“Taste of Heaven”
May 05, 2013
John 14:23-29Acts 16:9-15Revelation 21:10,22-22:5
Have you ever wondered what heaven was like? We hear a lot about heaven both in scripture and in popular culture. Writers of fiction and nonfiction alike have imagined what heaven was like and some even claim to havevisited there for a time. But regardless of what we have all heard, and what we have read, and all that we have beentaught, we wonder what heaven is
like. Imagine that all your life you have been told what ice cream tasteslike. You have heard ice cream commercials talk about how wonderful ice cream is, you have read reviews of icecream in magazines and newspapers and you have read books that explain what ice cream is and how it is made,you have even seen drawings of what other people think ice cream looks like… but you’ve never actually
icecream. There is a limit to what you can really know about ice cream if you have never, personally, tasted it.Some of us have the same sort of problem with heaven. We’ve heard pastors and television preachers talk endlessly about heaven. We’ve read verses in the Bible that talk about heaven. We’ve read books and magazinearticles filled with what other people think heaven is like and we’ve even read some of those books by people whoclaim to have been there. But we’ve never seen it for ourselves. We’ve never tasted the ice cream. There is a partof us that feels left out because we have never made that personal, tangible connection to experience what heaven islike. But, we know we can’t because we would have to be dead to experience heaven, right? Well, yes, and no.We begin this morning in
where we meet Paul, Silas, and Timothy on a missionary journey to Asia…
During the night Paul had a vision of a man of Macedonia standing and begging him, “Come over to Macedoniaand help us.”
After Paul had seen the vision, we got ready at once to leave for Macedonia, concluding that God had called us to preach the gospel to them.
From Troas we put out to sea and sailed straight for Samothrace, and the next day we went on to Neapolis.
From there we traveled to Philippi, a Roman colony and the leading city of that district of Macedonia. And we stayed there several days.
On the Sabbath we went outside the city gate to the river, where we expected to find a place of prayer. We sat down and began to speak to the women who had gathered there.
One of those listening was a woman from thecity of Thyatira named Lydia, a dealer in purple cloth. She was a worshiper of God. The Lord opened her heart torespond to Paul’s message.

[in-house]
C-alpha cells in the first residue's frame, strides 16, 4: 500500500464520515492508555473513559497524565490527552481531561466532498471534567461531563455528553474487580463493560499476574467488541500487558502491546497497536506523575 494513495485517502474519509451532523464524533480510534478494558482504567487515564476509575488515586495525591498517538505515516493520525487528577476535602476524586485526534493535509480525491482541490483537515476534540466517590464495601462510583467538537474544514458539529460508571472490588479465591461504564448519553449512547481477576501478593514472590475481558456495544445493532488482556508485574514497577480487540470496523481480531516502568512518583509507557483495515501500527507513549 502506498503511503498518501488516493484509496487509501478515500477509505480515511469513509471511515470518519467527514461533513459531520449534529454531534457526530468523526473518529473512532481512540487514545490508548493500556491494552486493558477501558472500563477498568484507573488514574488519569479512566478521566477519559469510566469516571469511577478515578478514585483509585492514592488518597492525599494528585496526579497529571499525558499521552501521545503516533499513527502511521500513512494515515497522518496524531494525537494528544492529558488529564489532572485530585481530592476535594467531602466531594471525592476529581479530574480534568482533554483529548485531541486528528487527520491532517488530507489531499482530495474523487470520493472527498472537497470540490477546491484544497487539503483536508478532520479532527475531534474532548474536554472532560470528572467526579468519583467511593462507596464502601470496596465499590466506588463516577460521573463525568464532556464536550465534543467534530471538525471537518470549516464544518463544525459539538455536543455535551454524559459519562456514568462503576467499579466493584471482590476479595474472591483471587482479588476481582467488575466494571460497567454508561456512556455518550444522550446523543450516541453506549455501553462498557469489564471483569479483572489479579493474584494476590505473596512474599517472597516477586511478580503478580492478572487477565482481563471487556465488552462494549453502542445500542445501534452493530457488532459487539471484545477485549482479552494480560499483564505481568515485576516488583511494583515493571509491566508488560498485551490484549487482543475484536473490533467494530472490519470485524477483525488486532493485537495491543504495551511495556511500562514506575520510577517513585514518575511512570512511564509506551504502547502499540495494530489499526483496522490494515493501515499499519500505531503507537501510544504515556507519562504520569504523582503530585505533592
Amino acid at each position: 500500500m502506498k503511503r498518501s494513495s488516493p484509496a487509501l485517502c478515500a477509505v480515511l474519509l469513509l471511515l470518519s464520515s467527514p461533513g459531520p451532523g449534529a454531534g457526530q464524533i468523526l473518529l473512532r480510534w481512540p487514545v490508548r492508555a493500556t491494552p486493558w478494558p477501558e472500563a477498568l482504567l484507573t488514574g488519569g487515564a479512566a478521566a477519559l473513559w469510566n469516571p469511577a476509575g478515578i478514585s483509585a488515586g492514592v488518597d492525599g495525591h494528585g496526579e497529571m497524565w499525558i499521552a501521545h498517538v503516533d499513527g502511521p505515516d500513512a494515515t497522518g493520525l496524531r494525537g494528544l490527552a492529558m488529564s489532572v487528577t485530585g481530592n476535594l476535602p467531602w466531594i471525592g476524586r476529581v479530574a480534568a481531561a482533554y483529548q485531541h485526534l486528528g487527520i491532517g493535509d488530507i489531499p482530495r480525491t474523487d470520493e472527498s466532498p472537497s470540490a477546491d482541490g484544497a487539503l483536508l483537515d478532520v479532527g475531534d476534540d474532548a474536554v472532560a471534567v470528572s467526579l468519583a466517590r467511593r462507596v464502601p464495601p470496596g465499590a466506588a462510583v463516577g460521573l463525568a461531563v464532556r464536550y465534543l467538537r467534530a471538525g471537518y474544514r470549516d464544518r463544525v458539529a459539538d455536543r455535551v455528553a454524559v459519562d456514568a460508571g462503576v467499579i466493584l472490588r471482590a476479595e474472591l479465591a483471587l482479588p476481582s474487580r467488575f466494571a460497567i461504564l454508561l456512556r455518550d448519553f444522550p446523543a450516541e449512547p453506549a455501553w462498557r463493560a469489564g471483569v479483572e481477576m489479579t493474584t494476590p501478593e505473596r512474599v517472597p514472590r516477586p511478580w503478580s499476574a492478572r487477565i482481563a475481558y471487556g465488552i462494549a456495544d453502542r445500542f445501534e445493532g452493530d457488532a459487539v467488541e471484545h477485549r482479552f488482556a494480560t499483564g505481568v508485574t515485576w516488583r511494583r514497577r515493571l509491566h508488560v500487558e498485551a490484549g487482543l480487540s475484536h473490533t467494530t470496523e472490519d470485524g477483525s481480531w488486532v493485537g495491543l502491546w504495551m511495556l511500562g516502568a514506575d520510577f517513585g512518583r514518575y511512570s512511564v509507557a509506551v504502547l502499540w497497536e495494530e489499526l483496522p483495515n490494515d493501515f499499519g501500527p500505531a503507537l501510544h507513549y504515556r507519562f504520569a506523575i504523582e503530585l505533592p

When she and the members of her household were baptized, she invited us to her home. “If you consider me a believer in the Lord,” she said, “come and stay at my house.” And she persuaded us.
The people of God were in the habit of worshipping together in the Temple in Jerusalem. If they were too far fromthe Temple to worship regularly, then they would meet together in the local synagogue. But what if they were far from home and there were not enough Jews to call a rabbi or to build a synagogue? In those cases and in those places, it was common for Jews and God fearers (those who had not been born Jewish, but who believed in andworshipped Israel’s God) to meet by a nearby river on the Sabbath day and worship together. And so, in Philippi,far from home, surrounded by a people who worship many gods, Paul, Silas, and Timothy head to the river to see if they can find any others who desire to worship together on the Sabbath day. A synagogue could be formed and arabbi called if there were twelve Jewish men, but here we find none. Instead, they find a number of women, whoare either Jewish, or God fearers. It may be that these women were married to Jewish men who were not regular in practicing their faith and did not gather on the Sabbath, or perhaps they were married to Gentile men, or perhaps,were single business women. In any case, there among the women, they meet Lydia who is a business woman, adealer in purple cloth, a woman who runs a cloth dying business, and who is, as far as we can tell, single. While1